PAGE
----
We are saved by grace through faith alone. Our justification is not at all based upon any work of human merit. The cross of Christ is the basis of our hope and we find infinite comfort in its sufficiency. Paul declared, "May it never be that I should boast, except in the cross of our Lord Jesus Christ, though which the world has been crucified to me, and I to the world" (Galatians 6:14).
Justification by faith alone, however, never supposes a life void of activity. Paul also declared, "So then, my beloved, just as you have always obeyed, not as in my presence only, but now much more in my absence, work out your salvation with fear and trembling" (Phil. 2:12). The wonderful passage on God's salvation by grace through faith (Eph. 2:8-9) also adds, "For we are His workmanship, created in Christ Jesus for good works, which God prepared beforehand so that we would walk in them" (Eph. 2:10).
We have the promise of a sure reward. Our labor is not in vain - "Therefore my beloved brethren, be steadfast, immovable, always abounding in the work of the Lord, knowing that your toil is not in vain in the Lord" (1 Cor. 15:58). Yes, we have a sure reward reserved for eternity, but the reward of a life well-lived in faithfulness to Christ has wonderful benefits now; what sweet comfort our conscience will bring in our final hours. William Gurnall writes, "Life is a time for working, and death for receiving the reward suitable to the work. Hence it is when death is approaching, conscience (if not seared and past all feeling) is then carried back to review what the man has been doing, for whom he has been laboring, and therefore must bring in heavy tidings to the sinner of his approaching misery. Then it rips up all the stitches of that false peace which the ungodly wretch had been bolsered up with, and tells him that now the righteous judge is at hand to pay him the dismal wages due to him for all the wicked works he has done, which makes the thoughts of death a terror to him. But the sincere Christian, who has labored faithfully in the Lord's work, then has a pleasant prospect to behold when he looks back upon his conscionable walking, and can thence make his humble appeal to God, and desire Him to remember how he has walked before Him in truth, and with a perfect heart. Oh what joy is this to his poor heart, that his conscience bears him witness that he has endeavored to walk before God with godly simplicity and not in guile? He can cast himself upon the mercy of God in Christ, and breathe out his soul with a joyful expectation of being received into the kingdom of glory" (The Christians's Labor and Reward, p.30).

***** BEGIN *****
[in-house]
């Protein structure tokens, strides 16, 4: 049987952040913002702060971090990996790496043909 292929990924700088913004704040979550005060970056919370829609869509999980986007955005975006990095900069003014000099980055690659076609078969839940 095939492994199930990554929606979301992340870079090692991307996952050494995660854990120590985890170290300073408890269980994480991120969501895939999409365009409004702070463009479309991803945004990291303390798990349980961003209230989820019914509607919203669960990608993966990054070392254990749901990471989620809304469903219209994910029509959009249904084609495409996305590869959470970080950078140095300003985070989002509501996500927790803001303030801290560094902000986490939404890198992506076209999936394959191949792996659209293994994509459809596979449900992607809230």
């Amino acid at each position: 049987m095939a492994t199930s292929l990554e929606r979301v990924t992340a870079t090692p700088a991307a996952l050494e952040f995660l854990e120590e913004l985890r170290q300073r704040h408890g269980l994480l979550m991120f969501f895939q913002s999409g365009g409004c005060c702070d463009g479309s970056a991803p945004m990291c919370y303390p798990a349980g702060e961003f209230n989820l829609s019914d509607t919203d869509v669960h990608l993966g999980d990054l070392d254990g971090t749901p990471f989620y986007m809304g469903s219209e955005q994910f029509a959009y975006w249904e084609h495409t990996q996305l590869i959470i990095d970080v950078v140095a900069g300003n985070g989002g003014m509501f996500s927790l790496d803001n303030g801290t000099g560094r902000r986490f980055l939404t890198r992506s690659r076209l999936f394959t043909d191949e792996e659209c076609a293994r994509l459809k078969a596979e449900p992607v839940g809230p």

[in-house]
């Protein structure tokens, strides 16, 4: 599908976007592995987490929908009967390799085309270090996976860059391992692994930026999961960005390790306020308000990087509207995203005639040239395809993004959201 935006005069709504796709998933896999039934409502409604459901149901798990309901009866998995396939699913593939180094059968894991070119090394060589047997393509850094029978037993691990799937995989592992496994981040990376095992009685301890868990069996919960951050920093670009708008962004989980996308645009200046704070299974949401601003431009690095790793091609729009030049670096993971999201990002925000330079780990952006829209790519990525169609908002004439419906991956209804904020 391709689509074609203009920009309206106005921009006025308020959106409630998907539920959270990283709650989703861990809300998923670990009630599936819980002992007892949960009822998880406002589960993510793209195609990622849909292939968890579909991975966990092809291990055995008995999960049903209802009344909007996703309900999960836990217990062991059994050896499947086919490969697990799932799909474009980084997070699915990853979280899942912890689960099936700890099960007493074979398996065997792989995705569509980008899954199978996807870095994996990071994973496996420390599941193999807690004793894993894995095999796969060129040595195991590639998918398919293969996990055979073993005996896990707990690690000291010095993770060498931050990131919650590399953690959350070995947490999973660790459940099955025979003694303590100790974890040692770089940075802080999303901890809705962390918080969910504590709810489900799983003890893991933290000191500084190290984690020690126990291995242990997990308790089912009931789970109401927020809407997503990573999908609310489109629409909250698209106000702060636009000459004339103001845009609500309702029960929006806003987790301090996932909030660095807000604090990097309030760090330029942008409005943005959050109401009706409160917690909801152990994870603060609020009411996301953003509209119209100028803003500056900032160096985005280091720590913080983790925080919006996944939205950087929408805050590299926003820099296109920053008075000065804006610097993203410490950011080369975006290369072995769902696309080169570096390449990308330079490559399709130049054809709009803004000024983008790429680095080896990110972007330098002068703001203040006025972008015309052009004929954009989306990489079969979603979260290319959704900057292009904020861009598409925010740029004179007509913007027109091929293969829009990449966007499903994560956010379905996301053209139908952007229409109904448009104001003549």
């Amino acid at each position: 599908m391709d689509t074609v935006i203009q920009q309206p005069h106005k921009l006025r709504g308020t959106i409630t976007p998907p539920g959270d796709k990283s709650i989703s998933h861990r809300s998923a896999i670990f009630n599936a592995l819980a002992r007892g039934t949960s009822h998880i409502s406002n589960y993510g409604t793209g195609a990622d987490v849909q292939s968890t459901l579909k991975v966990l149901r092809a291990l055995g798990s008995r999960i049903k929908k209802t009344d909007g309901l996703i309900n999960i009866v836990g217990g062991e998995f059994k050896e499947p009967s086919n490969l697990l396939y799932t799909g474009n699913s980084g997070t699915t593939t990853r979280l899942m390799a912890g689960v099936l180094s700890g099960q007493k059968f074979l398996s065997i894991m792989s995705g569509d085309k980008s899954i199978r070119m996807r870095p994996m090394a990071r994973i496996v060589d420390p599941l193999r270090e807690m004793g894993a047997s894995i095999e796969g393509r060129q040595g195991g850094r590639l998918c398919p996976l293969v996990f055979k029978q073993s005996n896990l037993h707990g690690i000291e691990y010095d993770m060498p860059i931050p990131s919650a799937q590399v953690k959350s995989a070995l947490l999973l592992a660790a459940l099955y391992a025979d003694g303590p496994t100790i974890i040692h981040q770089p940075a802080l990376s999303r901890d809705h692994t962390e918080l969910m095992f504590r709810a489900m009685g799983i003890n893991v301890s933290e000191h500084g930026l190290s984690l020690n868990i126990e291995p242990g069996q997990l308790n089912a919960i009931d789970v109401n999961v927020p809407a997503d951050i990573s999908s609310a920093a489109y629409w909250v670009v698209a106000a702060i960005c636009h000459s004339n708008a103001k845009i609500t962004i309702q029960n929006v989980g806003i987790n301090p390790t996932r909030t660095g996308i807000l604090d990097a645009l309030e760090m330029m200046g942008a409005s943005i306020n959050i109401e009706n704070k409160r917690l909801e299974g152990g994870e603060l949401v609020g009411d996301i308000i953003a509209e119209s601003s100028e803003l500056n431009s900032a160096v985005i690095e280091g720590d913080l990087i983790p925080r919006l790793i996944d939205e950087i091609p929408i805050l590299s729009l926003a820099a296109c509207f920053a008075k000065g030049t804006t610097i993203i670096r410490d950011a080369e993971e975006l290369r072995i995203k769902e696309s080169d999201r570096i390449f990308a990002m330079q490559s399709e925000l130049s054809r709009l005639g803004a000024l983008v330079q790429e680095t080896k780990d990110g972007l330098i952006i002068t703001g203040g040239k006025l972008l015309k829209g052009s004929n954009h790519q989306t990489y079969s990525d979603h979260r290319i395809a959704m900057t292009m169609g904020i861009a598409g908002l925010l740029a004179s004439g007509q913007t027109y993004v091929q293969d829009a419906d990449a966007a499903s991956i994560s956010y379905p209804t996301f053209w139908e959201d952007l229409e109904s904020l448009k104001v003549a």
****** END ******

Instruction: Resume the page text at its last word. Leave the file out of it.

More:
May God grant you the grace and mercy to press on with your eyes fixed firmly upon our glorious Redeemer. May His radiance outshine anything that may distract you from His Kingdom and His righteousness. "Be steadfast, immovable, always abounding in the work of the Lord, knowing that your toil is not in vain in the Lord" (1 Cor. 15:58). You have a sure reward, "an inheritance which is imperishable and undefiled and will not fade away, reserved in heaven for you, who are protected by the power of God through faith for a salvation ready to be revealed in the last time" (1 Pet. 1:4-5).